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<---Boron       Nitrogen--->

Elements for Kids

Carbon

The element carbon

  • Symbol: C
  • Atomic Number: 6
  • Atomic Weight: 12.011
  • Classification: Nonmetal
  • Phase at Room Temperature: Solid
  • Density: amorphous: 1.8 to 2.1, diamond: 3.515, graphite: 2.267 grams per cm cubed
  • Melting Point (diamond): 3550°C, 6442°F
  • Boiling Point (diamond): 4200°C, 7600°F
  • Sublimation Point (graphite): 3642°C, 6588°F
  • Discovered by: Carbon has been known about since ancient times
Carbon is one of the most important elements to life on planet Earth. It forms more compounds than any other element and forms the basis to all plant and animal life. Carbon is the fourth most abundant element in the universe by mass and the second most abundant element in the human body.

Carbon is constantly cycled through the Earth's oceans, plant life, animal life, and atmosphere. Click here to learn more about the carbon cycle.

Characteristics and Properties

Carbon is found on Earth in the form of three different allotropes including amorphous, graphite, and diamond. Allotropes are materials made from the same element, but their atoms fit together differently. Each allotrope of carbon has different physical properties.

In its diamond allotrope, carbon is the hardest known substance in nature. It also has the highest thermal conductivity of any element. Diamond is transparent in color. Graphite, on the other hand, is one of the softest materials and is black-gray in color. Graphite is a good electrical conductor. Amorphous carbon is generally black and is used to describe coal and soot.

One of the key characteristics of carbon is its ability to make long chains of molecules through linking up with other carbon atoms. Carbon also has the highest melting point of all the elements.

Where is carbon found on Earth?

Carbon is found throughout the earth. It is a major element in many rock formations such as limestone and marble. It is found in its allotropic forms of diamond, graphite, and amorphous carbon throughout the world.

Carbon is also found in many compounds including carbon dioxide in the Earth's atmosphere and dissolved in the oceans and other major bodies of water. Hydrocarbons that form many fuels such as coal, natural gas, and petroleum also contain carbon.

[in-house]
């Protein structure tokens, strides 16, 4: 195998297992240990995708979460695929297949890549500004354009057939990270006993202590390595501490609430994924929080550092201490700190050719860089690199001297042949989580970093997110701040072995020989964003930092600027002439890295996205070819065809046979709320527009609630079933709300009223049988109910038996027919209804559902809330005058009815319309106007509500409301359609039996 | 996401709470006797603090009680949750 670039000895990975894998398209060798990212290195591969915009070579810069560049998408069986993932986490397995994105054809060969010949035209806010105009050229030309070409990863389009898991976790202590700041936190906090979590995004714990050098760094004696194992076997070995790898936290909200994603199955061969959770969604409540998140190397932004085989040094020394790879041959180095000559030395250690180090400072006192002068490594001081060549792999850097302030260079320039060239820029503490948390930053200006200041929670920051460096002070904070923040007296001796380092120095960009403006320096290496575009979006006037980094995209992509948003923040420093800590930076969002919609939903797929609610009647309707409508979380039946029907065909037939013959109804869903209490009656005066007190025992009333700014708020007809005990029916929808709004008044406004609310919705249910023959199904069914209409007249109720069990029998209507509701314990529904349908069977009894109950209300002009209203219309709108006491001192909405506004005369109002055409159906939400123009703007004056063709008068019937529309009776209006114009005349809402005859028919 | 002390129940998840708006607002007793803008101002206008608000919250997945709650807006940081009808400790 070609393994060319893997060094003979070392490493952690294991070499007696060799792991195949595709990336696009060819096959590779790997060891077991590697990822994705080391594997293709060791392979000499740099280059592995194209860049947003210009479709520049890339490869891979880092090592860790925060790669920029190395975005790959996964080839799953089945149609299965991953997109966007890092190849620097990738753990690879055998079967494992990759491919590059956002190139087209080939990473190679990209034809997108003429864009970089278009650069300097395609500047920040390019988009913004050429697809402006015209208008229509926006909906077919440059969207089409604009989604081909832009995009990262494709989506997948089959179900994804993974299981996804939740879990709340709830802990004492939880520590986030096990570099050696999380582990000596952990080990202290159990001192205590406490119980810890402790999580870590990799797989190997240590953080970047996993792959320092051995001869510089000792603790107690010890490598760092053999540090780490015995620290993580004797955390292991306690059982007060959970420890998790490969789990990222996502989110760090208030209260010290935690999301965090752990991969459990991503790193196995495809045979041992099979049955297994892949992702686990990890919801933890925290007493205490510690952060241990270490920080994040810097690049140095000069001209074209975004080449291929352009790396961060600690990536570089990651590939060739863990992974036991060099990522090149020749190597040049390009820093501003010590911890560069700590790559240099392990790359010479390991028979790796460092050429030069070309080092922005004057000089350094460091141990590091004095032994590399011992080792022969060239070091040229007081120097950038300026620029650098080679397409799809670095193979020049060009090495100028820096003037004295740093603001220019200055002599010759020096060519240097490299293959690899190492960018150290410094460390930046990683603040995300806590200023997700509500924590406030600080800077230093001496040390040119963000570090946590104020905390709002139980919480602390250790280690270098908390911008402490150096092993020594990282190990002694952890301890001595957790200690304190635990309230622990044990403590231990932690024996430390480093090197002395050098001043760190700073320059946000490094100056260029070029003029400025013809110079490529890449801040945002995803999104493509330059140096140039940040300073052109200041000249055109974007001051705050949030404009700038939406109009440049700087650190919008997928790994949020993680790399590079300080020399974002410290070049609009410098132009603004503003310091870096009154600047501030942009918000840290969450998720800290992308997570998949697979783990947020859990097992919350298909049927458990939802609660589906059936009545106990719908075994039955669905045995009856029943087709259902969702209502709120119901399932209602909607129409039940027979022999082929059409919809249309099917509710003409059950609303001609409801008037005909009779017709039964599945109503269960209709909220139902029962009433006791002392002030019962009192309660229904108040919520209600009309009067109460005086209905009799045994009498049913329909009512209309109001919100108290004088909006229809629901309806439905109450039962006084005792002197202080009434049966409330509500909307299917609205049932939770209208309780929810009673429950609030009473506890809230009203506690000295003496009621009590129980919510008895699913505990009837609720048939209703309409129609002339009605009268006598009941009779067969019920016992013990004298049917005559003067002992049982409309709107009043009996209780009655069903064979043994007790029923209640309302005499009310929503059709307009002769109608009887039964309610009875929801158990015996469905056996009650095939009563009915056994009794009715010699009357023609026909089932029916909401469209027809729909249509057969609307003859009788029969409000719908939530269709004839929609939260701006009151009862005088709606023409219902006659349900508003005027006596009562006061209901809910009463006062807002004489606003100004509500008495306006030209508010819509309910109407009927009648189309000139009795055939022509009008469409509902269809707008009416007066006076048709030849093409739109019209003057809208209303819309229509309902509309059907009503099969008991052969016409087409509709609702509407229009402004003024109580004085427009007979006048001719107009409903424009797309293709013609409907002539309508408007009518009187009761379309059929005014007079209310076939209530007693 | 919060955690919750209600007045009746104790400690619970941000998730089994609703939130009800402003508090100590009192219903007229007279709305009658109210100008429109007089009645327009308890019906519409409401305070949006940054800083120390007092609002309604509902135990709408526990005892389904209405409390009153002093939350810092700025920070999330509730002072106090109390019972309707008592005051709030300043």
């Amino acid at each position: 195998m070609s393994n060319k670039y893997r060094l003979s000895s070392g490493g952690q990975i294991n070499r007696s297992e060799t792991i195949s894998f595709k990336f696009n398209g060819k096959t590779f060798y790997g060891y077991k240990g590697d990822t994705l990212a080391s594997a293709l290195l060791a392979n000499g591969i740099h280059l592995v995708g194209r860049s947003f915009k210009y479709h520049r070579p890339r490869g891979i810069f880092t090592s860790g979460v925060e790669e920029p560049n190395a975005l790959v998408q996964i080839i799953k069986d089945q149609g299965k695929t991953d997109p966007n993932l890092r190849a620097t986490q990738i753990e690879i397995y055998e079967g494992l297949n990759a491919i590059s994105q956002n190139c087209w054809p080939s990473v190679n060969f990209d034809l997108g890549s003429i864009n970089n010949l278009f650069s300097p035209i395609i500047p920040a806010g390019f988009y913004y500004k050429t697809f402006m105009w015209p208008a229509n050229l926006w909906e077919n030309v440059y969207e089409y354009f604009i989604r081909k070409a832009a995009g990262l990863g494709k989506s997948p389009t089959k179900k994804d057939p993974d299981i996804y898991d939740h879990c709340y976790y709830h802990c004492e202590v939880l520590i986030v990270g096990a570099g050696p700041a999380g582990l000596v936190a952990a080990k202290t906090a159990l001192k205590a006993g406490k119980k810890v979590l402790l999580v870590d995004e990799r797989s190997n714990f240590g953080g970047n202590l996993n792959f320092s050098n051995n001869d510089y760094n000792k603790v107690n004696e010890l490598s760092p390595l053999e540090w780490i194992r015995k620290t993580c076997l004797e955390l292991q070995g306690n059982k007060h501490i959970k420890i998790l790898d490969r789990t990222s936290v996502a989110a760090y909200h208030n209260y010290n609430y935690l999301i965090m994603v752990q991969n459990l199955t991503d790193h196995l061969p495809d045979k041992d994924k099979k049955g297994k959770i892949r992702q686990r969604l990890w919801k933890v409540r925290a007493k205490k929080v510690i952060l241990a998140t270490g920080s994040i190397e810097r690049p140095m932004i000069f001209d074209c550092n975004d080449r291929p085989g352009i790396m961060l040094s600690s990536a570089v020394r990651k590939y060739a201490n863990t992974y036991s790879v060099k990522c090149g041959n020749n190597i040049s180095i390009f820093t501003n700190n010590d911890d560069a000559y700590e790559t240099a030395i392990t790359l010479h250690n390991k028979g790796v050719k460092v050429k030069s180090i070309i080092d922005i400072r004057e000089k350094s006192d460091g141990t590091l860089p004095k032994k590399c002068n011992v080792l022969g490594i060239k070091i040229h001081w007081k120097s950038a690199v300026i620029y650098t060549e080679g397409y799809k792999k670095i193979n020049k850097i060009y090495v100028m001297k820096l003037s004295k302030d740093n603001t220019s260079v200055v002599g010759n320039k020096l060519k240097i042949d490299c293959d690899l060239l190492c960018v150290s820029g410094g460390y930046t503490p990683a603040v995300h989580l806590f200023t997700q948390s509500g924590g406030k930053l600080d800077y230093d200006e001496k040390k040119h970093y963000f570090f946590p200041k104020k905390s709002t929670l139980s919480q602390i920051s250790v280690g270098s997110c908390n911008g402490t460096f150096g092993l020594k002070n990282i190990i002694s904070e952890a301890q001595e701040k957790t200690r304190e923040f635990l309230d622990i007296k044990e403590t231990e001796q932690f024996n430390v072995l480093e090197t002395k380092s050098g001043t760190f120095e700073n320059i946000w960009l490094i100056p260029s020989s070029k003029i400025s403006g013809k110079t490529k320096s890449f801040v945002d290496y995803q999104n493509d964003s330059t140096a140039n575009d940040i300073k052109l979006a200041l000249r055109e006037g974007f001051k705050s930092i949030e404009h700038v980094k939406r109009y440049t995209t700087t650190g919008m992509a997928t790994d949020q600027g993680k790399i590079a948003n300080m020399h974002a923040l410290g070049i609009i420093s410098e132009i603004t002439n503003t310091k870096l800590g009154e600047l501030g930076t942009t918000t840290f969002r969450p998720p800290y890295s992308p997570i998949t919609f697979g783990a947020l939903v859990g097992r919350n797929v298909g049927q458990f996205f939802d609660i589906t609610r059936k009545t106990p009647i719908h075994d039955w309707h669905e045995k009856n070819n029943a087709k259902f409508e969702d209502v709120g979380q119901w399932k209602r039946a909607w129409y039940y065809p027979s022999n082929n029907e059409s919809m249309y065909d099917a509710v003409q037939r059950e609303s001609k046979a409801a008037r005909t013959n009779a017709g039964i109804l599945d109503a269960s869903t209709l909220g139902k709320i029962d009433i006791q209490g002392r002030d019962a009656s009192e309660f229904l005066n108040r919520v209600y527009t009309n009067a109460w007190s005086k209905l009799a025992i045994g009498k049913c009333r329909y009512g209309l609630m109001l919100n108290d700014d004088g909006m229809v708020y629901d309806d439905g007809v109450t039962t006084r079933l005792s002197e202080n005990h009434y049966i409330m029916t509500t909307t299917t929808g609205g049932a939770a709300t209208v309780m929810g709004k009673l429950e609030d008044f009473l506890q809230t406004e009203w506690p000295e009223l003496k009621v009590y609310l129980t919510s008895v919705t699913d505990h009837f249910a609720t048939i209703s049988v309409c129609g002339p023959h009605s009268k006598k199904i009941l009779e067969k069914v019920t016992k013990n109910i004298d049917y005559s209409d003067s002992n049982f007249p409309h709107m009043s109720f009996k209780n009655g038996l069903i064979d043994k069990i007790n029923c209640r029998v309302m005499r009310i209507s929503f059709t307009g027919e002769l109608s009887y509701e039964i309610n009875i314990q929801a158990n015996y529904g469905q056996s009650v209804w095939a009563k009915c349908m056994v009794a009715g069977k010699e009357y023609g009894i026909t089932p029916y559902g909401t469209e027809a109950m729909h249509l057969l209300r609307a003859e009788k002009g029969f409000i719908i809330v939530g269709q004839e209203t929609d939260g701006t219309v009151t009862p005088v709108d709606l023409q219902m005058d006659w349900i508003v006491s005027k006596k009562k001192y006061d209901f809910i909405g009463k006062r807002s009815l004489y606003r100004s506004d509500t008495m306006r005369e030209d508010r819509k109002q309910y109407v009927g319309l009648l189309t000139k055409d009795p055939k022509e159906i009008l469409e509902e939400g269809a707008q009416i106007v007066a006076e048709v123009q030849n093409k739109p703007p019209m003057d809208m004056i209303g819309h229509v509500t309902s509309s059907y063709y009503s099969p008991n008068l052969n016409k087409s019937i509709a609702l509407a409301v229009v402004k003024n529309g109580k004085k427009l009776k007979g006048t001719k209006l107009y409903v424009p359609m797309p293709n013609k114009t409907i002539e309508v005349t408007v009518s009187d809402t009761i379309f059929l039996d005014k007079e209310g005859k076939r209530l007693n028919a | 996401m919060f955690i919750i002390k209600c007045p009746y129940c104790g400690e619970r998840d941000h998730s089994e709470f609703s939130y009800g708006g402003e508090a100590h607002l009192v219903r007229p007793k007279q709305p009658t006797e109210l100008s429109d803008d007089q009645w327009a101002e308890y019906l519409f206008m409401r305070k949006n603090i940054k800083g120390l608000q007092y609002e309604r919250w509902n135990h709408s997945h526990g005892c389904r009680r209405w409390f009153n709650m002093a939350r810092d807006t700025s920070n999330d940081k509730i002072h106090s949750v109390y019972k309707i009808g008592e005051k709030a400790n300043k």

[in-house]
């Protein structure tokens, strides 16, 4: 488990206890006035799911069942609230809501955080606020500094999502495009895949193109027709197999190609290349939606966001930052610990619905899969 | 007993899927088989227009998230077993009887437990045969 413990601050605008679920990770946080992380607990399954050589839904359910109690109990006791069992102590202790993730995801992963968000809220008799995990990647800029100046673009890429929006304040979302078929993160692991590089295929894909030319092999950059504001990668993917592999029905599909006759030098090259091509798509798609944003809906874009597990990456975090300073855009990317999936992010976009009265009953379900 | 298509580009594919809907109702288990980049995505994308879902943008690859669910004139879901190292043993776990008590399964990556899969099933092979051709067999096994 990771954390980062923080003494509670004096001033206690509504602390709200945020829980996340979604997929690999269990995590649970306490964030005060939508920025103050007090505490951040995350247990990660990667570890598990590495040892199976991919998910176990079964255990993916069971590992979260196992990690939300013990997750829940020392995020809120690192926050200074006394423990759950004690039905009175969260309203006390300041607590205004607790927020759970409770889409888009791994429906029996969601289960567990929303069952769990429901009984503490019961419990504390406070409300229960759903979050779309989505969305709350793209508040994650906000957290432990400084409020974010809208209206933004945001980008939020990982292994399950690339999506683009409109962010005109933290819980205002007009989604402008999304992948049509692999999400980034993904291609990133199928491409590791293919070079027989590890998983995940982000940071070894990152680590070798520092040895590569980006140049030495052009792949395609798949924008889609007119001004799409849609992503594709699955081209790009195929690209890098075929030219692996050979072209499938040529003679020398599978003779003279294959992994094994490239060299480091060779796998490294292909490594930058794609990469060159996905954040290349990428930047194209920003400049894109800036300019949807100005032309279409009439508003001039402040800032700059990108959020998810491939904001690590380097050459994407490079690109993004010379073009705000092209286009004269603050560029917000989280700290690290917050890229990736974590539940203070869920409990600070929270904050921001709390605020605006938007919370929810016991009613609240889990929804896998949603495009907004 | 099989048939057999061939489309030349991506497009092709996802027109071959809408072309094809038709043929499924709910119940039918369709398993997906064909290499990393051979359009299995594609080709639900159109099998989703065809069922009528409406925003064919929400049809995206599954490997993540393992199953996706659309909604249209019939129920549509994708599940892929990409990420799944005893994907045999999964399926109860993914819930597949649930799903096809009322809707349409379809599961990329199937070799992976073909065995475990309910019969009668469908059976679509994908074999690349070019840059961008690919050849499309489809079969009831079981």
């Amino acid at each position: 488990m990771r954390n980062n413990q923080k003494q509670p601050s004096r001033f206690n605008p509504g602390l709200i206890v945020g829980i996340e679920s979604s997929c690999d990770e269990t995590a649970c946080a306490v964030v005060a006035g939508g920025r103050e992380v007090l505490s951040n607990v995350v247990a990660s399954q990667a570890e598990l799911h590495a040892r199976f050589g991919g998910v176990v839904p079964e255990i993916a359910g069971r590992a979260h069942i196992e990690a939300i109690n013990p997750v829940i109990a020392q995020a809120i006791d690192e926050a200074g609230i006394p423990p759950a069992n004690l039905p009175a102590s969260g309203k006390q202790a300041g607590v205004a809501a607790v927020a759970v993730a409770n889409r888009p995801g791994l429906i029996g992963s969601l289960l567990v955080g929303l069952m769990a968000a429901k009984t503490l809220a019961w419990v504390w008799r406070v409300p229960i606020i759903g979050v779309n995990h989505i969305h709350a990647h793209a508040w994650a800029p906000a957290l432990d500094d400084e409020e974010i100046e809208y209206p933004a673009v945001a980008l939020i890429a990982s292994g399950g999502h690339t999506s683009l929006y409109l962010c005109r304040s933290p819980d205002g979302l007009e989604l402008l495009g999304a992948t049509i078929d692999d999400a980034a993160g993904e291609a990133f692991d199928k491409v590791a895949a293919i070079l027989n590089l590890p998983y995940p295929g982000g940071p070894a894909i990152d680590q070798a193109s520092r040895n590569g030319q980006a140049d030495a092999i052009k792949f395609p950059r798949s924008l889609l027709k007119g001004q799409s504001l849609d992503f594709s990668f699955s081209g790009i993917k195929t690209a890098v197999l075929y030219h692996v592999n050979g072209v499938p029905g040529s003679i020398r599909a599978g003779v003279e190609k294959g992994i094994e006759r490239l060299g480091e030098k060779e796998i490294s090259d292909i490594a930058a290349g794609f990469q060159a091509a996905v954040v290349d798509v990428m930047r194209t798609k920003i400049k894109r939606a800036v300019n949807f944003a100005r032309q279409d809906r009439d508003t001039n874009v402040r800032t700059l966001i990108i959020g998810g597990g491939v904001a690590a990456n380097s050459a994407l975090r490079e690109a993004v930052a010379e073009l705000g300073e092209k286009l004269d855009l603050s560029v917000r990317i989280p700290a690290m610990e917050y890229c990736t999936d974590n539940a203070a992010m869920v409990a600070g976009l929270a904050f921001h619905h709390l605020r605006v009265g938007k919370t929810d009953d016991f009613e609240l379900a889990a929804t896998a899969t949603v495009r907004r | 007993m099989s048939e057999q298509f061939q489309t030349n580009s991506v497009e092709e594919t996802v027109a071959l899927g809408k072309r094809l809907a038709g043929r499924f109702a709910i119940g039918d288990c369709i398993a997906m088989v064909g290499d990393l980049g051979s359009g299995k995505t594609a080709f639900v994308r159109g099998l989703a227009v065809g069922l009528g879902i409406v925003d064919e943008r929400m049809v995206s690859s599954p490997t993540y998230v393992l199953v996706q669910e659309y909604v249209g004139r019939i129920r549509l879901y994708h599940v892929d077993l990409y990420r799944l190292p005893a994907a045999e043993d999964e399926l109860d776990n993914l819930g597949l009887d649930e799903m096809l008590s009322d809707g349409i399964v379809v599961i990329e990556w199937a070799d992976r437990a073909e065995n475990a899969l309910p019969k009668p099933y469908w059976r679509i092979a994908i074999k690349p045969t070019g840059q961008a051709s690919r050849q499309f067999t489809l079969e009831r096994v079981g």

Carbon is found in all forms of life. It makes up 18 percent of the human body by mass.

How is carbon used today?

Carbon is used in some way in most every industry in the world. It is used for fuel in the form of coal, methane gas, and crude oil (which is used to make gasoline). It is used to make all sorts of materials including plastics and alloys such as steel (a combination of carbon and iron). It is even used to make black ink for printers and painting.

Graphite is often used in making batteries, brakes, and lubricants. It is also used to make the writing (black) part of pencils.

Diamonds are used to make fine jewelry and are considered the most valuable of all the gemstones. Diamonds are also used for their hardness in cutting tools and precision instruments.

How was it discovered?

People have known about carbon as a substance since ancient times. French scientist Antoine Lavoisier determined that diamond was made of carbon in 1772.

Where did carbon get its name?

Carbon gets its name from the Latin word "carbo" meaning charcoal or coal.

Isotopes

There are two stable naturally occurring isotopes of carbon, carbon-12 and carbon-13. Carbon-12 makes up almost 99% of the carbon found on Earth. There are 15 known isotopes of carbon. Carbon-14 is used to date carbon based materials in "carbon dating."

Interesting Facts about Carbon

More on the Elements and the Periodic Table

Elements
Periodic Table

Alkali Metals
Lithium
Sodium
Potassium

Alkaline Earth Metals
Beryllium
Magnesium
Calcium
Radium

Transition Metals
Scandium
Titanium
Vanadium
Chromium
Manganese
Iron
Cobalt
Nickel
Copper
Zinc
Silver
Platinum
Gold
Mercury
Post-transition Metals
Aluminum
Gallium
Tin
Lead

Metalloids
Boron
Silicon
Germanium
Arsenic

Nonmetals
Hydrogen
Carbon
Nitrogen
Oxygen
Phosphorus
Sulfur
Halogens
Fluorine
Chlorine
Iodine

Noble Gases
Helium
Neon
Argon

Lanthanides and Actinides
Uranium
Plutonium

More Chemistry Subjects

Matter
Atom
Molecules
Isotopes
Solids, Liquids, Gases
Melting and Boiling
Chemical Bonding
Chemical Reactions
Radioactivity and Radiation
Mixtures and Compounds
Naming Compounds
Mixtures
Separating Mixtures
Solutions
Acids and Bases
Crystals
Metals
Salts and Soaps
Water
Other
Glossary and Terms
Chemistry Lab Equipment
Organic Chemistry
Famous Chemists


Science >> Chemistry for Kids >> Periodic Table





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